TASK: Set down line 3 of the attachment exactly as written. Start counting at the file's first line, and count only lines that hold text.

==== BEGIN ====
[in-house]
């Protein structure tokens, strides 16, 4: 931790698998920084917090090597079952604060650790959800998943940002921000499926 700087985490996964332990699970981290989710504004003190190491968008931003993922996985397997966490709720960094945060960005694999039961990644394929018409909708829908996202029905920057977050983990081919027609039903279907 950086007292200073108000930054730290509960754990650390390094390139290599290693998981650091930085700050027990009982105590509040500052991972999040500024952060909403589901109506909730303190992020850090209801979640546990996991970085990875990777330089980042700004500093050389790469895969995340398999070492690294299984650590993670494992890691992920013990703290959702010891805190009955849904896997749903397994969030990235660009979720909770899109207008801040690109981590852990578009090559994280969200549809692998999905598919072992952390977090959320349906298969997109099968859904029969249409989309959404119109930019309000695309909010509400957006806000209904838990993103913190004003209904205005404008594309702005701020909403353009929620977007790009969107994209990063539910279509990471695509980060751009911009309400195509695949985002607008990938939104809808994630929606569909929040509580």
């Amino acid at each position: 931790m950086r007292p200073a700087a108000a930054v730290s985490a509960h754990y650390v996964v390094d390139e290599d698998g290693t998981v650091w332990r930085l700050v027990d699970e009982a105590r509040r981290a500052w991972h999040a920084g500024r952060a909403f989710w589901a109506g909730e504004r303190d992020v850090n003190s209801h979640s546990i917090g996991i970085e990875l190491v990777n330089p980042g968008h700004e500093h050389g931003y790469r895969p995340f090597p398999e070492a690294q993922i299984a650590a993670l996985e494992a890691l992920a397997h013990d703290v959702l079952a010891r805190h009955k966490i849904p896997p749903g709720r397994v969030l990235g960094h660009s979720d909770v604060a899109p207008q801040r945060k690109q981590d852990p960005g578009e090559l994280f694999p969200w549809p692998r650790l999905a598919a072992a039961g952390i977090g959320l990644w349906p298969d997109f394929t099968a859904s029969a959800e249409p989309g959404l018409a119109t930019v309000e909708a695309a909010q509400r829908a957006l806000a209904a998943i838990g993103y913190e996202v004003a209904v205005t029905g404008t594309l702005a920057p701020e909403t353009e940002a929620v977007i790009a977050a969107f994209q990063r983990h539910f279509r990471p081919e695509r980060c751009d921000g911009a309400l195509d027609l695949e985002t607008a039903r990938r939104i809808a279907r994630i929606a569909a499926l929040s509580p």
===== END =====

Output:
């Amino acid at each position: 931790m950086r007292p200073a700087a108000a930054v730290s985490a509960h754990y650390v996964v390094d390139e290599d698998g290693t998981v650091w332990r930085l700050v027990d699970e009982a105590r509040r981290a500052w991972h999040a920084g500024r952060a909403f989710w589901a109506g909730e504004r303190d992020v850090n003190s209801h979640s546990i917090g996991i970085e990875l190491v990777n330089p980042g968008h700004e500093h050389g931003y790469r895969p995340f090597p398999e070492a690294q993922i299984a650590a993670l996985e494992a890691l992920a397997h013990d703290v959702l079952a010891r805190h009955k966490i849904p896997p749903g709720r397994v969030l990235g960094h660009s979720d909770v604060a899109p207008q801040r945060k690109q981590d852990p960005g578009e090559l994280f694999p969200w549809p692998r650790l999905a598919a072992a039961g952390i977090g959320l990644w349906p298969d997109f394929t099968a859904s029969a959800e249409p989309g959404l018409a119109t930019v309000e909708a695309a909010q509400r829908a957006l806000a209904a998943i838990g993103y913190e996202v004003a209904v205005t029905g404008t594309l702005a920057p701020e909403t353009e940002a929620v977007i790009a977050a969107f994209q990063r983990h539910f279509r990471p081919e695509r980060c751009d921000g911009a309400l195509d027609l695949e985002t607008a039903r990938r939104i809808a279907r994630i929606a569909a499926l929040s509580p």